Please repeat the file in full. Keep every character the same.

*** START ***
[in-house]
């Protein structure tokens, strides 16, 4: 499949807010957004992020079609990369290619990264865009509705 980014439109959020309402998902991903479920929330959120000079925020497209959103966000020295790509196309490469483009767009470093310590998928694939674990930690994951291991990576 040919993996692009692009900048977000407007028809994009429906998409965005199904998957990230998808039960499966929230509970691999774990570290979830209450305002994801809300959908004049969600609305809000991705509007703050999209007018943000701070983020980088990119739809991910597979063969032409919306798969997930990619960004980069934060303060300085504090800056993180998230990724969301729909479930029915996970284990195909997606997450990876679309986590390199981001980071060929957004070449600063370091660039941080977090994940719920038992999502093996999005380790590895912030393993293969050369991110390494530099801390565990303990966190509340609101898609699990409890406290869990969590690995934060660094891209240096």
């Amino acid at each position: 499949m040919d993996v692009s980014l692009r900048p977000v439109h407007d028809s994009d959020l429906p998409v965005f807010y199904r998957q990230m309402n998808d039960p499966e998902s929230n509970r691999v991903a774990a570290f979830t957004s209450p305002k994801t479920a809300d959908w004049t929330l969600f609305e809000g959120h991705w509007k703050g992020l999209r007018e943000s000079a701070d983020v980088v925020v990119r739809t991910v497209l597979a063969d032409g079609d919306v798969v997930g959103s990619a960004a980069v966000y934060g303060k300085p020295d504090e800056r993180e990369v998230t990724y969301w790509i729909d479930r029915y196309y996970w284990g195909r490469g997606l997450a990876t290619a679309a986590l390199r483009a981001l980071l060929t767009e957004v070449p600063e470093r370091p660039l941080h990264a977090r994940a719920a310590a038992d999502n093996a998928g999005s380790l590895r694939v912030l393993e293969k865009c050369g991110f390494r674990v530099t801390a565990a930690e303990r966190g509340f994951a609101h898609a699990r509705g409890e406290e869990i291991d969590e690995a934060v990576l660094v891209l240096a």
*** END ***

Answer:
[in-house]
């Protein structure tokens, strides 16, 4: 499949807010957004992020079609990369290619990264865009509705 980014439109959020309402998902991903479920929330959120000079925020497209959103966000020295790509196309490469483009767009470093310590998928694939674990930690994951291991990576 040919993996692009692009900048977000407007028809994009429906998409965005199904998957990230998808039960499966929230509970691999774990570290979830209450305002994801809300959908004049969600609305809000991705509007703050999209007018943000701070983020980088990119739809991910597979063969032409919306798969997930990619960004980069934060303060300085504090800056993180998230990724969301729909479930029915996970284990195909997606997450990876679309986590390199981001980071060929957004070449600063370091660039941080977090994940719920038992999502093996999005380790590895912030393993293969050369991110390494530099801390565990303990966190509340609101898609699990409890406290869990969590690995934060660094891209240096």
């Amino acid at each position: 499949m040919d993996v692009s980014l692009r900048p977000v439109h407007d028809s994009d959020l429906p998409v965005f807010y199904r998957q990230m309402n998808d039960p499966e998902s929230n509970r691999v991903a774990a570290f979830t957004s209450p305002k994801t479920a809300d959908w004049t929330l969600f609305e809000g959120h991705w509007k703050g992020l999209r007018e943000s000079a701070d983020v980088v925020v990119r739809t991910v497209l597979a063969d032409g079609d919306v798969v997930g959103s990619a960004a980069v966000y934060g303060k300085p020295d504090e800056r993180e990369v998230t990724y969301w790509i729909d479930r029915y196309y996970w284990g195909r490469g997606l997450a990876t290619a679309a986590l390199r483009a981001l980071l060929t767009e957004v070449p600063e470093r370091p660039l941080h990264a977090r994940a719920a310590a038992d999502n093996a998928g999005s380790l590895r694939v912030l393993e293969k865009c050369g991110f390494r674990v530099t801390a565990a930690e303990r966190g509340f994951a609101h898609a699990r509705g409890e406290e869990i291991d969590e690995a934060v990576l660094v891209l240096a």